As McGuinness points out, the ideas Wittgenstein broaches in this dialog with Sraffa find their way into the Blue and Brown Books. Unfortunately, there do not appear to be notes or letters about other talks with Sraffa to which Wittgenstein alludes in the Nachlass.[4] Although the evidence remains fragmentary, the newly published documents do give some sense of why Wittgenstein acknowledges Sraffa's stimulus and influence in the Preface to Philosophical Investigations and elsewhere.

Aside from the exchanges with Sraffa and the letter on Moore's Paradox, most of the letters printed here concern personal matters ranging from the trivial ("I left a couple of shirts at your house when I was at Oxford"[5]) to the profound ("The thing now is to live in the world in which you are, not to think or dream about the world you would like to be in. Look at people's sufferings, physical and mental, you have them close at hand, and this ought to be a good remedy for your troubles"[6]). Quite a few of the letters are philosophically interesting even though they do not explicitly discuss the themes of Wittgenstein's lectures and notebooks. They shed direct light on Wittgenstein views on ethical, cultural, spiritual and religious matters. They may also throw indirect light on the interests and aspirations that animate Wittgenstein's more formal philosophical work. This was, after all, the philosopher who wrote of the Tractatus, "My work consists of two parts: the one presented here plus all that I have not written. And it is precisely this second part that is the important one."[7] The voice one hears throughout the notes and correspondence is a familiar one; its tone is continuous with that in Wittgenstein's other writings. A few of the letters display his distinctive, spare form of eloquence. A few show a less familiar, whimsical side to their author. Letters to Norman Malcolm joke about "soupy" Christmas cards and attest to Wittgenstein's previously reported fondness for American detective stories. Letters to the physicist W. H. Watson reveal that Wittgenstein kept a Collection of Nonsense containing items gleaned from books, magazines and newspapers, some cut by Wittgenstein himself, others contributed by friends. Articles about worthies opining about the relationship of science and religion are prized specimens.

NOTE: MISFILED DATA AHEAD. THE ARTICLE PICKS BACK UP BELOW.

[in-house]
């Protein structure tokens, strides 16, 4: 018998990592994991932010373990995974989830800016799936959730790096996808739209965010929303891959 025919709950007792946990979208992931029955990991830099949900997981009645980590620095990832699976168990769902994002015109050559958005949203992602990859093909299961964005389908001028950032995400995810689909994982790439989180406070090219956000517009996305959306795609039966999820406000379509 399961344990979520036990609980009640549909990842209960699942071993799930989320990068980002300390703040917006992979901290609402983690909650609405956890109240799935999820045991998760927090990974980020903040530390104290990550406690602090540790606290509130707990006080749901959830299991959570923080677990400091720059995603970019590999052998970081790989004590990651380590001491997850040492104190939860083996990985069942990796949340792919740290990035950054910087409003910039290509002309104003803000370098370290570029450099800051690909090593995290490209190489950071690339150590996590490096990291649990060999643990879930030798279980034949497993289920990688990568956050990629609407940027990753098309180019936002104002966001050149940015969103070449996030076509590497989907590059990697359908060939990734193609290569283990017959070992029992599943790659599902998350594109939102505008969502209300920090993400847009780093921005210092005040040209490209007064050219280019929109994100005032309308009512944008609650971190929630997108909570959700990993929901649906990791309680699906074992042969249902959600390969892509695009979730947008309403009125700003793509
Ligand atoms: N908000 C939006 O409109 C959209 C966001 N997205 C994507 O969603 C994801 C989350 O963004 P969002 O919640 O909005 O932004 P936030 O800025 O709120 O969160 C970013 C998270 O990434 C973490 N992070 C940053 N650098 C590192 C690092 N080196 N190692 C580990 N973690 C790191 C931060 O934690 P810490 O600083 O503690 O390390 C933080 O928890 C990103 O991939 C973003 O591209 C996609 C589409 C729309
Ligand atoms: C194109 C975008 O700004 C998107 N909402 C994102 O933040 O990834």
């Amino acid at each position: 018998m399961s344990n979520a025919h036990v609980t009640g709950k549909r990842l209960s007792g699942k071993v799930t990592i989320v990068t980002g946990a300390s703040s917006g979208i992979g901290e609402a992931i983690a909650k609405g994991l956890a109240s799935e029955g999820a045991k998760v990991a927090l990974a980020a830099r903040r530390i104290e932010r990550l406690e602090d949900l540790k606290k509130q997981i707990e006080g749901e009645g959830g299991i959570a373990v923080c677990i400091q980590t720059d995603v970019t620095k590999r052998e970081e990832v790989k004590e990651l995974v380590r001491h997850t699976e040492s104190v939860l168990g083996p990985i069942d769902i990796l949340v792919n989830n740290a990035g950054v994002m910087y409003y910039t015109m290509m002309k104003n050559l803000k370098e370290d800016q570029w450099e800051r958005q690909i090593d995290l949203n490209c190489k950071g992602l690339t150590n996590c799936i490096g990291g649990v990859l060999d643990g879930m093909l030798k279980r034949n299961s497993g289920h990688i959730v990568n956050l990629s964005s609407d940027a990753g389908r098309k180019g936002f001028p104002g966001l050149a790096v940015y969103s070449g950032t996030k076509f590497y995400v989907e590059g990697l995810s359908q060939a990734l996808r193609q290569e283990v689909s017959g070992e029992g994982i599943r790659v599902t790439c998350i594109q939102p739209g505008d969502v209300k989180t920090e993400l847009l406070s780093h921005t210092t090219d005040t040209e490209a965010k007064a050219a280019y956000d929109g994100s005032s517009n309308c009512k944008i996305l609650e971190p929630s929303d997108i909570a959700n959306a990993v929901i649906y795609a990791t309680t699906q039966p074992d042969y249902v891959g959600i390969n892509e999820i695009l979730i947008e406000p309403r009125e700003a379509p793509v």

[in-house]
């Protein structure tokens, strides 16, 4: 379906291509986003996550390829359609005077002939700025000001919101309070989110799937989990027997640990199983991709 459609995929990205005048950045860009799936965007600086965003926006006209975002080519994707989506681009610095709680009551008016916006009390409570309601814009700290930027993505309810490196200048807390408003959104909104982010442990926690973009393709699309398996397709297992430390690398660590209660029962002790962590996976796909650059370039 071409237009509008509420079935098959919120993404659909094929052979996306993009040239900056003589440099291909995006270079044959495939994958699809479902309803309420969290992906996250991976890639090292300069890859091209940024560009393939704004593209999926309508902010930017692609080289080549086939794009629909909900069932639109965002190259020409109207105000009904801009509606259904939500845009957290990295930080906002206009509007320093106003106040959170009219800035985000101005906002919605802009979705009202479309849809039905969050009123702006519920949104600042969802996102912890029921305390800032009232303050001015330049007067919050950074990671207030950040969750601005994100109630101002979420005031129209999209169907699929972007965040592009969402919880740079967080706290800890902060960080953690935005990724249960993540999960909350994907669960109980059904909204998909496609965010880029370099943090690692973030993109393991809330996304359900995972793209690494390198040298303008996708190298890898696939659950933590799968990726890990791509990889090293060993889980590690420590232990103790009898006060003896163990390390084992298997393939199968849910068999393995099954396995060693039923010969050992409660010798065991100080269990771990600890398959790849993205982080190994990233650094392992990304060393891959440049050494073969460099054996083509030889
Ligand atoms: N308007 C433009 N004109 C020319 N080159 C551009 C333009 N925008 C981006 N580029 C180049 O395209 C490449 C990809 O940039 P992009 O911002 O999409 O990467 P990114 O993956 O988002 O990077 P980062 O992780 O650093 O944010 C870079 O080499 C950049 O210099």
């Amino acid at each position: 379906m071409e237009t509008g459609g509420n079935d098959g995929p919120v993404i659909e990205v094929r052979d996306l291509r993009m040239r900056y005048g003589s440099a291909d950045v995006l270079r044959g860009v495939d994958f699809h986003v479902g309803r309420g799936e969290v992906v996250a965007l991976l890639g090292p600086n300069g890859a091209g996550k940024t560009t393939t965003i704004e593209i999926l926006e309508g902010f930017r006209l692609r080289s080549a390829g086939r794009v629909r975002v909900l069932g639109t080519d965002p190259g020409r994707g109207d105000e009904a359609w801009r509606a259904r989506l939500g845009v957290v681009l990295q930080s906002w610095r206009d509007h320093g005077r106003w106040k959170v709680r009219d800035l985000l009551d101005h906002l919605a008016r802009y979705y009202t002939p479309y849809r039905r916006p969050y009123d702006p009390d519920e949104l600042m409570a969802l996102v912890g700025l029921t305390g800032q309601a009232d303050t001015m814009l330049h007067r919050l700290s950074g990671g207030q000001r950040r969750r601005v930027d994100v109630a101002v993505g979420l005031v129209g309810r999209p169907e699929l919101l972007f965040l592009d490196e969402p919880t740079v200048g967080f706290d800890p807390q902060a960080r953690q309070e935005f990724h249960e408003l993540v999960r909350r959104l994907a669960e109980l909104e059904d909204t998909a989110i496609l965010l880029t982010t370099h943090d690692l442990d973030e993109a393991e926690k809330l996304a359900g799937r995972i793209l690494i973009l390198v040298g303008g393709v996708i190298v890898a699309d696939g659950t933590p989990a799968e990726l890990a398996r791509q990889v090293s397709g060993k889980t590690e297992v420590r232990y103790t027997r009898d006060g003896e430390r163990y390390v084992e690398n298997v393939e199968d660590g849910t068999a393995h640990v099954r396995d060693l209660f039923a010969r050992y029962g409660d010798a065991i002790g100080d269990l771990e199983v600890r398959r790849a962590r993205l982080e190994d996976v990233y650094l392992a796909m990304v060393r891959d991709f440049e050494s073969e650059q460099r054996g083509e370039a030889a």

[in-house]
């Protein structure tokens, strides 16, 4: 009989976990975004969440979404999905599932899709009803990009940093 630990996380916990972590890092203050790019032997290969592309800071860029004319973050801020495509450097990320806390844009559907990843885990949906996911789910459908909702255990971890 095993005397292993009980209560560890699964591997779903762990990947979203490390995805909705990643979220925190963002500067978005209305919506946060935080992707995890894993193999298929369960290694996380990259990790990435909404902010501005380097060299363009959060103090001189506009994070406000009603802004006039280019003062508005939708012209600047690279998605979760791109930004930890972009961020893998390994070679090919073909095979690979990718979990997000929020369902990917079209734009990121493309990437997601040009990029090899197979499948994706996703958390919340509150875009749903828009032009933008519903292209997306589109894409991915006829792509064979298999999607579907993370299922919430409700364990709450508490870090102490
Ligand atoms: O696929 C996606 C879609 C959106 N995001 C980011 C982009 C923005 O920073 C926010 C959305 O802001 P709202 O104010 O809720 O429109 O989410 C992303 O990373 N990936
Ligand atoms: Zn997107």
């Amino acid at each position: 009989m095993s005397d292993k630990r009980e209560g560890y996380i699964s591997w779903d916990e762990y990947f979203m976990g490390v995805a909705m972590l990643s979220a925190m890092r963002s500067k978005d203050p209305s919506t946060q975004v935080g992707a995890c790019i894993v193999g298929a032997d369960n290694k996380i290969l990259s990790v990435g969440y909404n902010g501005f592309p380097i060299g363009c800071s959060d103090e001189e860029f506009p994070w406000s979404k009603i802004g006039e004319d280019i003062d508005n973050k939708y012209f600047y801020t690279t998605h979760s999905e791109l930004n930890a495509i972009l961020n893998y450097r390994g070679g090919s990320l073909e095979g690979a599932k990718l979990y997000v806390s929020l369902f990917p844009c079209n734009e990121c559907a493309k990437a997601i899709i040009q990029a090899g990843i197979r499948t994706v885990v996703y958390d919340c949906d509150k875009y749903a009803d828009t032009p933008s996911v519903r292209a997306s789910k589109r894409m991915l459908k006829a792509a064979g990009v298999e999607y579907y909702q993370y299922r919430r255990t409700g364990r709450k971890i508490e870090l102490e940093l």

This volume may disappoint readers hoping for explicit discussions of Wittgenstein's philosophical ideas. It is primarily a historical and biographical resource.[8] The editor's stated aim is to picture a portion of Wittgenstein's "pattern of … life and work" centered on Cambridge. In that he has largely succeeded. Readers who are interested in how the pattern portrayed in McGuinness' selection fits with Wittgenstein's philosophical writing and lecturing will, however, wish to consult von Wright's description of the Nachlass and James Klagge's chronological list of Wittgenstein's lectures and discussions alongside the material in the present volume.[9]



[1] Ludwig Wittgenstein: Cambridge Letters, edited by Brian McGuinness and G. H. von Wright (Blackwell Publishing, 1995).

[2] All of Wittgenstein's correspondence is now being gathered in Ludwig Wittgenstein: Gesamtbriefwechsel/Complete Correspondence in the InteLex Past Masters electronic series. See http://www.nlx.com/titles/titllwgb.htm (accessed 1 October 2008).

[3] See the four volume Portraits of Wittgenstein, edited by F. A. Flowers III (Thoemmes Press, 1999) for a collection of such documents.

[4] See Wittgenstein's Nachlass: the Bergen Electronic Edition (Oxford University Press, 1998-2000), Ms. 113, p. 25r, Ts. 211, p. 572, Ts. 212, p. 709, Ts. 213, p. 242 , Ts. 213, p. 242r and Ts. 212, p. 1108 all dating from 1932-1933 and Ms. 117, p. 172 and Ms. 157b, p. 5v dating from 1937-1938.

[5] Item 369: Letter to Y. Smythies 27.7.1947.

[6] Item 214: Letter to M. O'C. Drury [February 1938].

[7] "Letters to Ludwig von Ficker", edited by Allen Janik and translated by B. Gillette in Wittgenstein: Sources and Perspectives edited by C. G. Luckhardt (Harvester Press, 1979).

[8] Several of the papers collected in Wittgenstein: Biography and Philosophy, edited by James C. Klagge (Cambridge University Press, 2001) make suggestions about how Wittgenstein's biography and philosophy might be read together.

[9] G. H. von Wright, "The Wittgenstein Papers" in Wittgenstein (University of Minnesota Press, 1982). James C. Klagge, "Wittgenstein's Lectures" in Ludwig Wittgenstein: Private and Public Occasions, edited by James C. Klagge and Alfred Nordmann (Rowman and Littlefield, 2003).